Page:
Carleton University’s Canadian Foreign Policy Journal (CFPJ) awarded the Maureen Appel Molot Best Paper Prize to Mary Young and Susan Henders of York University. Henders and Young won the 2012 installment of the prize for their piece, Other diplomacies and the making of CanadaAsia relations.
“This year’s winner is especially important because the authors are emerging scholars whose work was featured in a special issue on Canada-Asia relations funded by the Government of Canada and the Social Sciences and Humanities Research Council (SSHRC),” said David Carment, professor of International Affairs, Canadian Defence and Foreign Affairs Institute (CDFAI) fellow and editor of the Canadian Foreign Policy Journal. “These papers represent some of the best policy research on Asia.”
The paper is available for a limited time at: http://www.tandfonline.com/toc/rcfp20/current
About the Maureen Appel Molot Best Paper Prize
The prize is awarded annually for the best article published in the journal. Each refereed contribution is eligible for consideration and members of the CFPJ’s editorial and international advisory board judge the articles based on scholarship, contribution to knowledge and debate, writing style and audience accessibility.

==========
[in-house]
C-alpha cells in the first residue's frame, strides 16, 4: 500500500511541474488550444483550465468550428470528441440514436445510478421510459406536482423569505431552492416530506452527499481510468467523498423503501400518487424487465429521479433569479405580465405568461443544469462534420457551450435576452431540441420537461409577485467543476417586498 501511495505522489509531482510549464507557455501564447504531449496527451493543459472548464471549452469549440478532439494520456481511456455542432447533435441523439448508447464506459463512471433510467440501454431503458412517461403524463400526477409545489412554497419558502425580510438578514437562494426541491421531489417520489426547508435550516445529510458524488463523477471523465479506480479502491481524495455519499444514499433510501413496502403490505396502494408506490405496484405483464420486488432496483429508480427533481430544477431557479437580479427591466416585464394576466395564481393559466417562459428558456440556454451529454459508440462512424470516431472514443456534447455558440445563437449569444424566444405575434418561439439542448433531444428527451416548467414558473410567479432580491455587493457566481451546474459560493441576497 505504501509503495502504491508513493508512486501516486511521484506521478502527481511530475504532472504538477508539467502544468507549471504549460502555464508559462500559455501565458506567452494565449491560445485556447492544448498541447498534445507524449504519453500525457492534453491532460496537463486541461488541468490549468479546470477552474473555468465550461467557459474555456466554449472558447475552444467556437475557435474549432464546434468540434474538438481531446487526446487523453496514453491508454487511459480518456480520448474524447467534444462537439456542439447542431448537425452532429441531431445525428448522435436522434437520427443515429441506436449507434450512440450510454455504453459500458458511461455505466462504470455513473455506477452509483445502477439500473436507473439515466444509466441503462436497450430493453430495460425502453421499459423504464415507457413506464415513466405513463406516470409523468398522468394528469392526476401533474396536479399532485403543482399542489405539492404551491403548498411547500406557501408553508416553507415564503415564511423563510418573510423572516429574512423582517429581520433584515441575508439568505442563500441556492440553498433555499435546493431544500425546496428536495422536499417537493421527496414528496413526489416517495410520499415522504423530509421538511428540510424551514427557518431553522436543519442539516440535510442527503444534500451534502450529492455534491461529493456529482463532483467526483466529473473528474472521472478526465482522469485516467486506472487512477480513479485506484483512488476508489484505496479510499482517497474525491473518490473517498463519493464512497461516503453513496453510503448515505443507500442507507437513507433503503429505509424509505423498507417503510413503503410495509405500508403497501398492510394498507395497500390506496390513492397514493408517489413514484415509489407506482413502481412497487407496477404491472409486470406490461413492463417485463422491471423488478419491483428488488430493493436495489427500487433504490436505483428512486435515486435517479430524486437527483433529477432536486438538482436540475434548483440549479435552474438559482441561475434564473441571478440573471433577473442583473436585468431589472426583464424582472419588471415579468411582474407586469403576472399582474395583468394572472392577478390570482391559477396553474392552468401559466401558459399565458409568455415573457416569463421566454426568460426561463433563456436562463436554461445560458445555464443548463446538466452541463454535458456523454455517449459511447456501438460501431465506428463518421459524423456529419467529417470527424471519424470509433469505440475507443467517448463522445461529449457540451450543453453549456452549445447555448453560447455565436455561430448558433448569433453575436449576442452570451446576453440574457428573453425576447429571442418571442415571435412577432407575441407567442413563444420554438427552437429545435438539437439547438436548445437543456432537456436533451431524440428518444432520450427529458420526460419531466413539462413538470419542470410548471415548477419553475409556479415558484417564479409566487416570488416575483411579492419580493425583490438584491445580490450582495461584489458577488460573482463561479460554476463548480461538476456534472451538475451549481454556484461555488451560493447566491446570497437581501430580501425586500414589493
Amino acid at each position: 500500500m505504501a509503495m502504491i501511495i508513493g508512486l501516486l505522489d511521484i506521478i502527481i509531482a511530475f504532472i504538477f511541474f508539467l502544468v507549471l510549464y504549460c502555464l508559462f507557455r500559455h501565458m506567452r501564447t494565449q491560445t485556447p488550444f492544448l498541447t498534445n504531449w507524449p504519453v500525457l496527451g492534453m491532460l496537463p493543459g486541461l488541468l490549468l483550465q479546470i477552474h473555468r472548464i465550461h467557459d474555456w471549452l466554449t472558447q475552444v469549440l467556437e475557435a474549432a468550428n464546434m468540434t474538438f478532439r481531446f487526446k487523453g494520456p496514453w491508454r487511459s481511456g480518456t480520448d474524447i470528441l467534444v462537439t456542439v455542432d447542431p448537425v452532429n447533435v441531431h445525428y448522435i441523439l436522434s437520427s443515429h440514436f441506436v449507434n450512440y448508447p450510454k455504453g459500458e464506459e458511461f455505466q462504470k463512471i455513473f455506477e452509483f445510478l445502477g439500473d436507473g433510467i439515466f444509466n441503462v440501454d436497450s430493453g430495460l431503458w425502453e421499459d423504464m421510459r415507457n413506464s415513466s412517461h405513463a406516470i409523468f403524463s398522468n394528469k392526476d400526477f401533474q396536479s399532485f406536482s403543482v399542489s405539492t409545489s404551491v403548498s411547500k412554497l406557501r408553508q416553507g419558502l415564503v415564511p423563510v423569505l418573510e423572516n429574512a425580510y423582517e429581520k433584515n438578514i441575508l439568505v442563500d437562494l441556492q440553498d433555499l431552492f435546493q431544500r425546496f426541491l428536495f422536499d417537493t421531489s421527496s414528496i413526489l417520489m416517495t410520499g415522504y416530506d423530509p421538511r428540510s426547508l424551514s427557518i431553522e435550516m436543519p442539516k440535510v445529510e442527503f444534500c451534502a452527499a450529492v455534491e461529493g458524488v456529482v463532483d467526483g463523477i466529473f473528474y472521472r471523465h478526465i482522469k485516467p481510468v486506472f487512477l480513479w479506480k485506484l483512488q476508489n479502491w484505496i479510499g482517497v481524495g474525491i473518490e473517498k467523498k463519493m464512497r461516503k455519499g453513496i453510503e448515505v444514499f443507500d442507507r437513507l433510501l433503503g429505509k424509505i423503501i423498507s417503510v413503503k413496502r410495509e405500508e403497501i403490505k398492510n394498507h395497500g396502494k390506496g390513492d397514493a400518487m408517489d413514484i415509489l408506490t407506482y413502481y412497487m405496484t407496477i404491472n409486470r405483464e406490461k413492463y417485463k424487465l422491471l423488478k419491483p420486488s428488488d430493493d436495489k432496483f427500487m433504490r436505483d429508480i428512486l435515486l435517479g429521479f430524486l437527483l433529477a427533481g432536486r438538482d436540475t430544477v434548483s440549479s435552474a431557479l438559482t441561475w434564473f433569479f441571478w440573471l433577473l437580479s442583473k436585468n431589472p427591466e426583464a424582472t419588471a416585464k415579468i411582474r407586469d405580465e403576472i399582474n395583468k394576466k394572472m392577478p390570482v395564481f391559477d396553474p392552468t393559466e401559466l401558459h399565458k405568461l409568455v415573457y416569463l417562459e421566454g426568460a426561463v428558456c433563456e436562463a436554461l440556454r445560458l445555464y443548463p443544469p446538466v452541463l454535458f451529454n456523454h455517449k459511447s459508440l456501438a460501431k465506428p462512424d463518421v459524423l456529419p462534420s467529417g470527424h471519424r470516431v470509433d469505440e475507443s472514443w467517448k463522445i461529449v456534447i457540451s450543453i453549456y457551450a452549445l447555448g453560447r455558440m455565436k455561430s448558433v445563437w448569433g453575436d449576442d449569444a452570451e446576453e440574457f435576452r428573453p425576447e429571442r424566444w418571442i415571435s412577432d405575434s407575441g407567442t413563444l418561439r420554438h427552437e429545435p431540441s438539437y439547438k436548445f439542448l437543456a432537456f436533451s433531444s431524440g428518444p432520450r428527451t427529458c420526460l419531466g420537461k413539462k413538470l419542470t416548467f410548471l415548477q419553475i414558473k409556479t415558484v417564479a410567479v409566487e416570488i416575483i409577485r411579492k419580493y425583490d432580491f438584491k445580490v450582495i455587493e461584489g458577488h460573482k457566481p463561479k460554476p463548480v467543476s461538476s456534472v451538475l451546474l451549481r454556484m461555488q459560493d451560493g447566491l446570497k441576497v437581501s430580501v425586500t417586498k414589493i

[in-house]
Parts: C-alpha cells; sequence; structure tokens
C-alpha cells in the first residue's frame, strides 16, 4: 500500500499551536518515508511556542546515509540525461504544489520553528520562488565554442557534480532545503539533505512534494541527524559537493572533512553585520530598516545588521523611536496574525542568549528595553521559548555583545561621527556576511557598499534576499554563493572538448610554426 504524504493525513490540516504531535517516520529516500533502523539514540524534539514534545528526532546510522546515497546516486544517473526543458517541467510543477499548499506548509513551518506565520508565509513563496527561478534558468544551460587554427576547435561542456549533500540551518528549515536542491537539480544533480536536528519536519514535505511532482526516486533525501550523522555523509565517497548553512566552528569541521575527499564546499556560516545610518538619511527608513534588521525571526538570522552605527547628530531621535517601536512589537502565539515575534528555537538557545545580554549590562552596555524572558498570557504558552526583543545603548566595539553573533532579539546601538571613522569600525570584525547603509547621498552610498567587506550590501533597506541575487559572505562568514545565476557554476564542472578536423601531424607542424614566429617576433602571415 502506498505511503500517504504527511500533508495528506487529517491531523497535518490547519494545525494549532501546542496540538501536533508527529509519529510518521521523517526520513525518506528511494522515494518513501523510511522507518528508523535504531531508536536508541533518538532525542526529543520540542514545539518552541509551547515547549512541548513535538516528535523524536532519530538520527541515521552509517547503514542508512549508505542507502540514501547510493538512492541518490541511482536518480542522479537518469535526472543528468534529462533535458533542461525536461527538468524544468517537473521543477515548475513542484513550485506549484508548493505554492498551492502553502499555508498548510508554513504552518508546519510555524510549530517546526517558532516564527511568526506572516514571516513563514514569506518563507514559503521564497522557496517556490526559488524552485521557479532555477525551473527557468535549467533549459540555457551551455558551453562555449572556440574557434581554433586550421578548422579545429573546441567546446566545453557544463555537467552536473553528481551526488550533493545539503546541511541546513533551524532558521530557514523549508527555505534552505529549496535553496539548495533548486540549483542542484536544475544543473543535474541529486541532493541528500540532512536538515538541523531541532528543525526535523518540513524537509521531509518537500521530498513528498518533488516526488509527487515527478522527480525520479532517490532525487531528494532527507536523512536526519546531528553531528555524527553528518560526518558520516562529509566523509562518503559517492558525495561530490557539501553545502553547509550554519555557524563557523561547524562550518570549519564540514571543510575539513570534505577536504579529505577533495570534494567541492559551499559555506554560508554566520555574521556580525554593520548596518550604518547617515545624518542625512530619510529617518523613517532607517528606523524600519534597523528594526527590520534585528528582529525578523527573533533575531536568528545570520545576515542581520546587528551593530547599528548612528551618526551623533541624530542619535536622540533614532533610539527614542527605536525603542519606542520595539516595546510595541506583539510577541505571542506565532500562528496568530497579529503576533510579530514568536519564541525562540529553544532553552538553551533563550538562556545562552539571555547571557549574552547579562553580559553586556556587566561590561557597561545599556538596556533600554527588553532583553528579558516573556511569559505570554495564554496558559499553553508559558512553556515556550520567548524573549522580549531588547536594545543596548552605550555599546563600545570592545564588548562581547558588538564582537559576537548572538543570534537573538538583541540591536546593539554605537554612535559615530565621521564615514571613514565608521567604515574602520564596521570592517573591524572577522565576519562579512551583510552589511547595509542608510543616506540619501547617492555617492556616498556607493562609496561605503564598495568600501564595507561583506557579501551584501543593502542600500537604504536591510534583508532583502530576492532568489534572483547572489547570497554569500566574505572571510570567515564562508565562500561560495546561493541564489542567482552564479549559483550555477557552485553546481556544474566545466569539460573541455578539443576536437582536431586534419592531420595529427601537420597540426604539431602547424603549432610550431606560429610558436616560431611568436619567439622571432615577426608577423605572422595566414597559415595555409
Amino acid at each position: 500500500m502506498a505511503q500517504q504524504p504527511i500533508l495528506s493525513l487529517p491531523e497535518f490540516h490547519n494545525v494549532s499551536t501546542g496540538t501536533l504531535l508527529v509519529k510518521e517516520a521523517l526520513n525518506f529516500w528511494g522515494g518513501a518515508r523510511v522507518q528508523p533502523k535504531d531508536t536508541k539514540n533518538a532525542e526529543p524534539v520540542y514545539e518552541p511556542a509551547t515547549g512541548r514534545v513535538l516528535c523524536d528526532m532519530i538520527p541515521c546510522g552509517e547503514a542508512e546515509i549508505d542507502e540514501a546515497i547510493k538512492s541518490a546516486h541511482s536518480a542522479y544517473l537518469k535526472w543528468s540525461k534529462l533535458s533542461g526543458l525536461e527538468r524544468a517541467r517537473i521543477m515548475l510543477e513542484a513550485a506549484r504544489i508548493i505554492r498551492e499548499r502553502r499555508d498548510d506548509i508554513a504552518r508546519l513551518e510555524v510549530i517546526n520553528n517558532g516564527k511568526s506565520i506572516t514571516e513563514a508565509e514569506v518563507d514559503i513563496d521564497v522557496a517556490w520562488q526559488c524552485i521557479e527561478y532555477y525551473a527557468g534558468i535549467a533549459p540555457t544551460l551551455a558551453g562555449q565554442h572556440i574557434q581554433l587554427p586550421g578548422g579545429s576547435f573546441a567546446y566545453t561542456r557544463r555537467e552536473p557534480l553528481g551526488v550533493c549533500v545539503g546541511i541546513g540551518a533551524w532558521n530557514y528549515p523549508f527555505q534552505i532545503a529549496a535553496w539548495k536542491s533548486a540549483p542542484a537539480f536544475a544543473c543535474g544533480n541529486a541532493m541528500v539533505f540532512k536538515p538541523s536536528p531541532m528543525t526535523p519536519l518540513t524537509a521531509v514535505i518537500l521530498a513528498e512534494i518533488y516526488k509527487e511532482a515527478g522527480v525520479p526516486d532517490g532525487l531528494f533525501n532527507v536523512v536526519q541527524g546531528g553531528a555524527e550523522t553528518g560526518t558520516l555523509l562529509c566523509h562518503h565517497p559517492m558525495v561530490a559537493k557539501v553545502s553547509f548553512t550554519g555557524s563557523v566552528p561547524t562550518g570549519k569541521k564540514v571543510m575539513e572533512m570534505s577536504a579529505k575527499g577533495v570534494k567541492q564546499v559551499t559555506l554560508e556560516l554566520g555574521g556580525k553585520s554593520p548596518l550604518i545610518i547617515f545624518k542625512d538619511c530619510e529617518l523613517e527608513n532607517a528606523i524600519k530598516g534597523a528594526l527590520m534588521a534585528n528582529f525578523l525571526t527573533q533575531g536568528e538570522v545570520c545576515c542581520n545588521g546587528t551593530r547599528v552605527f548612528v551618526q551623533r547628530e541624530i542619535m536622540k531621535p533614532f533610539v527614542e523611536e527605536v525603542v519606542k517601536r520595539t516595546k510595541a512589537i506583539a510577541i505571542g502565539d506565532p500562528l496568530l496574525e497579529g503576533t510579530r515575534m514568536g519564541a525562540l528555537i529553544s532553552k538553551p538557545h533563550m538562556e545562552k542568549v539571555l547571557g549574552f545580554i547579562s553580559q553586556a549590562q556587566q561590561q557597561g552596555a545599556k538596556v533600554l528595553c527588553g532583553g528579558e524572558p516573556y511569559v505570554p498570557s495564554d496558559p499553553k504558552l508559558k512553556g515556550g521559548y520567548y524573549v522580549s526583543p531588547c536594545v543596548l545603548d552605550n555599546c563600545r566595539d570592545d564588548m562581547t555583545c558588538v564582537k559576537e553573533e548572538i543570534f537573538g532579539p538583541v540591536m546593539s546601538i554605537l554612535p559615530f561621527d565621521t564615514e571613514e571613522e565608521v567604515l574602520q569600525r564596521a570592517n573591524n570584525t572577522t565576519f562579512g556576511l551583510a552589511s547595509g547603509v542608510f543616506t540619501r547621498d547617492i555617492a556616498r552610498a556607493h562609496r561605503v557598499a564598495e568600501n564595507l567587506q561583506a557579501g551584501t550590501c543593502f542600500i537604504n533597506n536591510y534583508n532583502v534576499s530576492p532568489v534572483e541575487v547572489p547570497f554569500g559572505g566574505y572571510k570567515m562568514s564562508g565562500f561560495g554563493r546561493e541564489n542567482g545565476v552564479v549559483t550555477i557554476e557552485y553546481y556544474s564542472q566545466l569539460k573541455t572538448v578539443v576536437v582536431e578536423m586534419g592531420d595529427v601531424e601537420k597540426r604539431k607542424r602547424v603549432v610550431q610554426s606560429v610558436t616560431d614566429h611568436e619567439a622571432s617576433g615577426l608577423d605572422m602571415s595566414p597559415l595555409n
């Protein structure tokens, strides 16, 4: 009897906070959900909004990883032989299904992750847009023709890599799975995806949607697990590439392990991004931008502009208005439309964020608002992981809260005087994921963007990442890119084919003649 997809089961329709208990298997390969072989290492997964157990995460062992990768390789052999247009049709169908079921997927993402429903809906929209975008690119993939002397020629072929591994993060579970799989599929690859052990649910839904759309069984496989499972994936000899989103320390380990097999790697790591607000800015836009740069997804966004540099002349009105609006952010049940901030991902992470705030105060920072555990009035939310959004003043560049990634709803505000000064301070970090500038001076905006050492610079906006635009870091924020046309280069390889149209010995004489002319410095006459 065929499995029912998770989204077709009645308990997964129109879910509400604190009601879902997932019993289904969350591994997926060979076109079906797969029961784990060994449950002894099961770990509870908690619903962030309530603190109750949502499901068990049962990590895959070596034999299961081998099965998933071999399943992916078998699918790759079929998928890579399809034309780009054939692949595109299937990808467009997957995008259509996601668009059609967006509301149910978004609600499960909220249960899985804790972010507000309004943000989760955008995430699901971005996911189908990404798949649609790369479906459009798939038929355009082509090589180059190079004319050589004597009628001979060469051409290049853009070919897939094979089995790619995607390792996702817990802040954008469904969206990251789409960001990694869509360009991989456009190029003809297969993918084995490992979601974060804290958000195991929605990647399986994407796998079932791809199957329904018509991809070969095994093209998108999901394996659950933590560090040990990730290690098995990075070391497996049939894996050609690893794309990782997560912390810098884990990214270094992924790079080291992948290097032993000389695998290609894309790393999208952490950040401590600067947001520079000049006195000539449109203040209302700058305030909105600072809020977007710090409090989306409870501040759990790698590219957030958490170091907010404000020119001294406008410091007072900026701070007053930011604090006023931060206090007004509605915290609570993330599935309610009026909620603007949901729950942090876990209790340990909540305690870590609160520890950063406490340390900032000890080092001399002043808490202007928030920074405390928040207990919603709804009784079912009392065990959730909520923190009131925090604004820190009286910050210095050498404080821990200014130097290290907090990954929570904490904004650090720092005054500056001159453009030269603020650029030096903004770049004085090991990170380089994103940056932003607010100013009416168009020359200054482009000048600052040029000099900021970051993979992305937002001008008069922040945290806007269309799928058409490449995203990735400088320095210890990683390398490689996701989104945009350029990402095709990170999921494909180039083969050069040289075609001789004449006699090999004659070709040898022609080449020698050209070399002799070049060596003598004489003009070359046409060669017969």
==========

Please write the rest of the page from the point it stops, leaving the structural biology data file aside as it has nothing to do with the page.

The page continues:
The award carries a $1,000 prize and is named in honour of Maureen Molot, former director of the Norman Paterson School of International Affairs (NPSIA) and former editor of the CFPJ. Past winners include Kim Nossal, Stephane Roussel and Daryl Copeland.
About the Canadian Foreign Policy Journal
Canadian Foreign Policy Journal is a fully peer-reviewed interdisciplinary journal published three times a year by NPSIA at Carleton University.
Established in 1992, CFPJ is Canada’s leading journal on international affairs. The journal¹s international advisory and editorial boards reflect diverse political, disciplinary and professional perspectives. Contributors are drawn from Canada and around the world. Essays are fully referenced, peer-reviewed and authoritative, yet written for the specialist and non-specialist alike. Its readers include government officials, academics, students of international affairs, journalists, NGOs and the private sector.